State Auditor Wayne Johnson
NAMBE ― State Auditor Wayne Johnson’s office is providing audit and financial compliance training for local acequias across the state to ensure that these small but vital entities are in financial compliance with state law and eligible to receive capital funding.
The trainings, “Acequia Pathways to Funding: Financial Compliance” are meant to help acequias comply with laws that require local governmental entities to account for their receipts and expenditures of public monies.
“Acequias are a vital part of the fabric of our communities in New Mexico,” Johnson said. “They’re a significant aspect of our culture, our economy, our food supply and our very way of life. These trainings and access to technical assistance from my office will not only help our acequia boards and mayordomos succeed, but ensure that they can continue to thrive. It is critical that the local boards understand how state auditing rules apply to them because mistakes can cost them critically needed funding at the state level.”
The New Mexico Acequia Association (NMAA) hosts, organizes, and markets the trainings and works with Johnson’s office and the state Department of Finance Administration to present the trainings and offer technical assistance.
“As an association, we’ve focused on helping acequias achieve their goals,” said Serafina Lombardi, the NMAA director of Education and Outreach. “We appreciate Auditor Johnson’s enthusiastic support of this program and look forward to a continued partnership with his office for the benefit of our acequias and parciantes.”
Acequias and other small government entities, like mutual domestic water consumer associations, land grants, and special districts, are required to comply with state audit rules before they qualify for state funding like capital outlay. Too often, these small entities don’t realize they are non-compliant until an emergency, like a damaged or flooded gate, forces them to seek state funding.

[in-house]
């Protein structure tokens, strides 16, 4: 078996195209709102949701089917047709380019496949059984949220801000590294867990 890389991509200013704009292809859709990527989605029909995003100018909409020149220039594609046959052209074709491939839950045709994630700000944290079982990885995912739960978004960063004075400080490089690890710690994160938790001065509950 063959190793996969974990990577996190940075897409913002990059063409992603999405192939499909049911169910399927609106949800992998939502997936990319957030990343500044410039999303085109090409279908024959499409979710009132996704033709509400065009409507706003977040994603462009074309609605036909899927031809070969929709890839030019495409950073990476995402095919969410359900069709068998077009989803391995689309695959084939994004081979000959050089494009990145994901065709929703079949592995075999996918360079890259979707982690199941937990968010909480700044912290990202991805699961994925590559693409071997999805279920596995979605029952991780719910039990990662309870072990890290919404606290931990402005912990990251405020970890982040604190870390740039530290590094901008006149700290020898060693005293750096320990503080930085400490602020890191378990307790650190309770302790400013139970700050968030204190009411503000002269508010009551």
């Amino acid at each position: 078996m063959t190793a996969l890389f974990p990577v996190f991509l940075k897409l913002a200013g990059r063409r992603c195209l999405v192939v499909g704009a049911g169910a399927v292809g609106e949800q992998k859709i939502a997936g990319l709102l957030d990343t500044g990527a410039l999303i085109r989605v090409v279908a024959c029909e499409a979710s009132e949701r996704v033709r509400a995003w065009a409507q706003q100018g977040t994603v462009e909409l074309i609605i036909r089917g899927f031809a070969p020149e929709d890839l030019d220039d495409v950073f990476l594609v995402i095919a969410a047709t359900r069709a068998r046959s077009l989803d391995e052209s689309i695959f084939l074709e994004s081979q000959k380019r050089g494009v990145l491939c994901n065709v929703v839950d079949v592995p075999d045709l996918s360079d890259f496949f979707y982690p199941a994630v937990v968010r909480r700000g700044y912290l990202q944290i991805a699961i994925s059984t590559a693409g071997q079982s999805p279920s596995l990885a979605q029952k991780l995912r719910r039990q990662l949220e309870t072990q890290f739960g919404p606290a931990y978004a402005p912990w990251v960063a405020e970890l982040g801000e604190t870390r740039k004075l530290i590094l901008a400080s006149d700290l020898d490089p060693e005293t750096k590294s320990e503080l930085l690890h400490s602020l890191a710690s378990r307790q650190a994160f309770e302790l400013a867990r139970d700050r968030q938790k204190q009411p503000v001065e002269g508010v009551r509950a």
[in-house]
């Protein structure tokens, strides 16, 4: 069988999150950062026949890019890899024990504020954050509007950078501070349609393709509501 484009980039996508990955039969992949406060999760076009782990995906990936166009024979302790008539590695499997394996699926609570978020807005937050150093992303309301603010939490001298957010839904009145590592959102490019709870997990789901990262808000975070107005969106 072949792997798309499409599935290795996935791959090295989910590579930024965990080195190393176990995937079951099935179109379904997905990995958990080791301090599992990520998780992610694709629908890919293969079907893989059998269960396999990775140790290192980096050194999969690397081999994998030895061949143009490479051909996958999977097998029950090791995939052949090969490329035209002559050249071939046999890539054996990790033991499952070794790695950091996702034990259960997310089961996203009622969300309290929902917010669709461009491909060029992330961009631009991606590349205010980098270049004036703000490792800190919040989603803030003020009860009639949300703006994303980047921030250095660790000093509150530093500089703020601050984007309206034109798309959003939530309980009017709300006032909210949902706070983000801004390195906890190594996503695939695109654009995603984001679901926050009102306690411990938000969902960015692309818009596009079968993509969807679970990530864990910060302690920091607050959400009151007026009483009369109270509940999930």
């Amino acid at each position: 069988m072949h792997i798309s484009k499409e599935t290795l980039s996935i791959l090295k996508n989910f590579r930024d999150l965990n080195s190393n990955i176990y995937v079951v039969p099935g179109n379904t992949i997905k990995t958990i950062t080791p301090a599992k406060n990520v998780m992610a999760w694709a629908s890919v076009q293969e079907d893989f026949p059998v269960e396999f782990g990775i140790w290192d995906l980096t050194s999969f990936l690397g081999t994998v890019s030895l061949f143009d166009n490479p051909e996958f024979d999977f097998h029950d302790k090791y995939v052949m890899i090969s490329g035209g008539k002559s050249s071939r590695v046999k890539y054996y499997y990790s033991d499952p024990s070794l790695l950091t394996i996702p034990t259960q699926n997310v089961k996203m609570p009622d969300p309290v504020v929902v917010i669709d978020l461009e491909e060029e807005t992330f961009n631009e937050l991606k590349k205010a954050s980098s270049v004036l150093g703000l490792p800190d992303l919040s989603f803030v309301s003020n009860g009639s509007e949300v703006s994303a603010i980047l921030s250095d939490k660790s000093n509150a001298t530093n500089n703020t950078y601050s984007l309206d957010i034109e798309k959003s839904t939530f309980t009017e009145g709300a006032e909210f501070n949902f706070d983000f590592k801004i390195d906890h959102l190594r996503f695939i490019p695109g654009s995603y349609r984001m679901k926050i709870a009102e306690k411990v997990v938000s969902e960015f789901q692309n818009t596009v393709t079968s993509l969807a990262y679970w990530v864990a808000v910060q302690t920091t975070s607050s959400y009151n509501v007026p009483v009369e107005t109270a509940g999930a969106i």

There are as many as 800 acequias across the state representing 5,000 miles of ditches. They are generally concentrated in Northern New Mexico, with 167 in Rio Arriba County, 97 in Taos County, and 65 in Santa Fe County. There are 598 acequias in 21 counties, with each one servicing anywhere from 3 to more than 800 irrigators. The NMAA estimates there are more than 15,000 “parciantes”, or people with acequia water rights for crops or livestock, throughout the state and an estimated 186,000 irrigated acres.
“The economic impact in New Mexico is enormous,” Johnson said. “The NMAA estimates the market value of livestock and crops produced in Acequia counties is nearly $200 million and 42 percent of our farms are in these counties with 186,000 irrigated acres. Acequias are truly embedded in our state-wide economy.”
Johnson said the most recent Acequia training was in Nambe. The next trainings will be in Truth or Consequences at 10 a.m. April 26 at the T or C Albert J. Lyon Event Center and Pecos, at 9 a.m. May 10, 2018 in the Pecos Municipal Building. Trainings have already taken place in Taos, Bloomfield and Chimayo.
“Historically, acequias were the first type of formal government in this area, up and down the Rio Grande Valley,” Johnson said. “Our acequias have a long history of managing public money and of accountability to their members. We’re very proud of that heritage, and I’m honored to be a part of this process to help our acequias meet their goals.”